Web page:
A story in the South China Morning Post this morning indicates that the State Administration of Press and Publications (SAPP), the regulatory body responsible for video games in China will be completing the rollout of a state-run verification system for players by September. Once completed, anybody in China who wants to play a video game will need to provide their real name to log in before playing.

The system has been in place since about 2007, but its implementation has apparently not been entirely universal. Similar systems from companies like Tencent and NetEase have also been implemented, with Tencent going further by implementing a facial recognition system for some of its games as well as a "curfew," blocking access to the game between certain hours.

As to why the system was created in the first place, the argument appears to have been "protecting children," ostensibly from gaming addiction.  Currently, minors are limited to 90 minutes of play on weekdays and three hours on holidays. There are also restrictions on the amount of money minors may spend on games.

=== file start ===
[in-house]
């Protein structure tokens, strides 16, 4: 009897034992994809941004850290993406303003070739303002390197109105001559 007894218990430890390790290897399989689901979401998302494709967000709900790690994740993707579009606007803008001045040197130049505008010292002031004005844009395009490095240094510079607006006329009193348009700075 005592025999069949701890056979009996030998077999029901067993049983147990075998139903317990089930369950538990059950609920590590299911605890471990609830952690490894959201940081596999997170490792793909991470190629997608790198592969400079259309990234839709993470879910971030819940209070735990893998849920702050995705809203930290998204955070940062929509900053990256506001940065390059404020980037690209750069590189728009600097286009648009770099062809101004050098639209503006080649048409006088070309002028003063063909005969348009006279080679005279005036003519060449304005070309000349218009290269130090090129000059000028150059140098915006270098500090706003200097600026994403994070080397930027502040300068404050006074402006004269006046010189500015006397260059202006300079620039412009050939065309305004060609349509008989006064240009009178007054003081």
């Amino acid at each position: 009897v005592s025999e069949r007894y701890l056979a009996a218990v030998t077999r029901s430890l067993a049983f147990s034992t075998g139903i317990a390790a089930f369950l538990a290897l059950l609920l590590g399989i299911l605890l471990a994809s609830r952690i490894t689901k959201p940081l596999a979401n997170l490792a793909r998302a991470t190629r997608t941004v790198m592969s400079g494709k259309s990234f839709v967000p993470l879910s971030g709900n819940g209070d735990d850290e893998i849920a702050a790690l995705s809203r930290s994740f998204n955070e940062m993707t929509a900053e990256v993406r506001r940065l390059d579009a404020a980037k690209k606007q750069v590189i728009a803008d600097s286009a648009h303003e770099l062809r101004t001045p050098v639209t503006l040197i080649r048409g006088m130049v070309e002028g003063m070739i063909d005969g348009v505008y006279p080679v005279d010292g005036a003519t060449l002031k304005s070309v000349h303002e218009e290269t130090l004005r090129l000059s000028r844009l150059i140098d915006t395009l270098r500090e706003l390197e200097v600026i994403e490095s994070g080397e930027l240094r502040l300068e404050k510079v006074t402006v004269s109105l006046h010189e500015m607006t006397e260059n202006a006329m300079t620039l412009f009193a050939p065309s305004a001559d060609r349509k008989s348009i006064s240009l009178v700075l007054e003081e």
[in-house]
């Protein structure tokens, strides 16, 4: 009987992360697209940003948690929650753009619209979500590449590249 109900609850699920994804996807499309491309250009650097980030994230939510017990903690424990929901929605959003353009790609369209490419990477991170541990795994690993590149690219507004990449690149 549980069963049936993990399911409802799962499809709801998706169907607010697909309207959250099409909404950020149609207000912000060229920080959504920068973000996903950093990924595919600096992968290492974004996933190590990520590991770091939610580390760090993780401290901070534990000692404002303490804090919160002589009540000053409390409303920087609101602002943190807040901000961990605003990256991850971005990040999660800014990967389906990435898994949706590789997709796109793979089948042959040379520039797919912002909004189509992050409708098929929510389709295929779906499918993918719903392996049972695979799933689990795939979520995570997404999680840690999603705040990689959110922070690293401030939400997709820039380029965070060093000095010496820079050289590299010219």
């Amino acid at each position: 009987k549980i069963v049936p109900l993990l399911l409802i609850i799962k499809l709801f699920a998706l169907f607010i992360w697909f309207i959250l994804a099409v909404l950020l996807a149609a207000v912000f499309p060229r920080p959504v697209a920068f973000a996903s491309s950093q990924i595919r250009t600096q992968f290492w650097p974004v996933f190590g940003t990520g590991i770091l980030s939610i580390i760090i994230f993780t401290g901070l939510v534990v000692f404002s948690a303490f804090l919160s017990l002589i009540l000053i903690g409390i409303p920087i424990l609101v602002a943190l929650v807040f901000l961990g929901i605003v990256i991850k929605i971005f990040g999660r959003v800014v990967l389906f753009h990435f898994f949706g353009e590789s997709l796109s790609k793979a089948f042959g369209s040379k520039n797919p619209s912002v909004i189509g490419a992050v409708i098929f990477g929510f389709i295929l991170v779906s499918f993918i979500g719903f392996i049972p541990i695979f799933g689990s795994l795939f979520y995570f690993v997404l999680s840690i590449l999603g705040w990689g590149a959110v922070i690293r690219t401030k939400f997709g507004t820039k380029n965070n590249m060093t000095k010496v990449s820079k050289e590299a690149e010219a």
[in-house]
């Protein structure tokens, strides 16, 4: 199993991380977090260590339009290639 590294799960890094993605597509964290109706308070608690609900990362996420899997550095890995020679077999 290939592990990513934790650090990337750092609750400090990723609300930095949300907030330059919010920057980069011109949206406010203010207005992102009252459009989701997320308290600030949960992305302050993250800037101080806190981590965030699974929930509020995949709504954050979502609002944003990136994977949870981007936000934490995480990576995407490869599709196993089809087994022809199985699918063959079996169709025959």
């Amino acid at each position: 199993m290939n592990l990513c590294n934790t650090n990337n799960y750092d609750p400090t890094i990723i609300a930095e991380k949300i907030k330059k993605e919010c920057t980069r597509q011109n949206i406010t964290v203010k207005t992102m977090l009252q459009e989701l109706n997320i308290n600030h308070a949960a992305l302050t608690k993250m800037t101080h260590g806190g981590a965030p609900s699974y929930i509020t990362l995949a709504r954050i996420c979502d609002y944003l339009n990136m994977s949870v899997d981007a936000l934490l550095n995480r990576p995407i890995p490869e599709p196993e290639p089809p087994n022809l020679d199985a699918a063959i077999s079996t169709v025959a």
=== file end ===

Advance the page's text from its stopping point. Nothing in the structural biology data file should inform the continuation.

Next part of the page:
Feng Shixin, a spokesperson for the Chinese Community Party's Central Publicity Department, announced the updates which will complete the verification system at ChinaJoy, the country's major video game expo (analogous to E3 or Gamescom).

Once the system is fully implemented, game developers and publishers will apparently be asked in distinct groups to ensure their games are in compliance with the rules. The same announcement indicated Chinese regulators are looking at existing games and will be moving to get unauthorized titles pulled.

Despite the presence of these restrictions, kids have already demonstrated a willingness to break the rules in order to get more game time. Fake IDs, a nearly universal evasion method, have been used previously to some success.

The appearance of "smartphone arcades," some of them near schools, has been another avenue. Some Chinese youths have reportedly even tried impersonating grandparents when contacting customer service.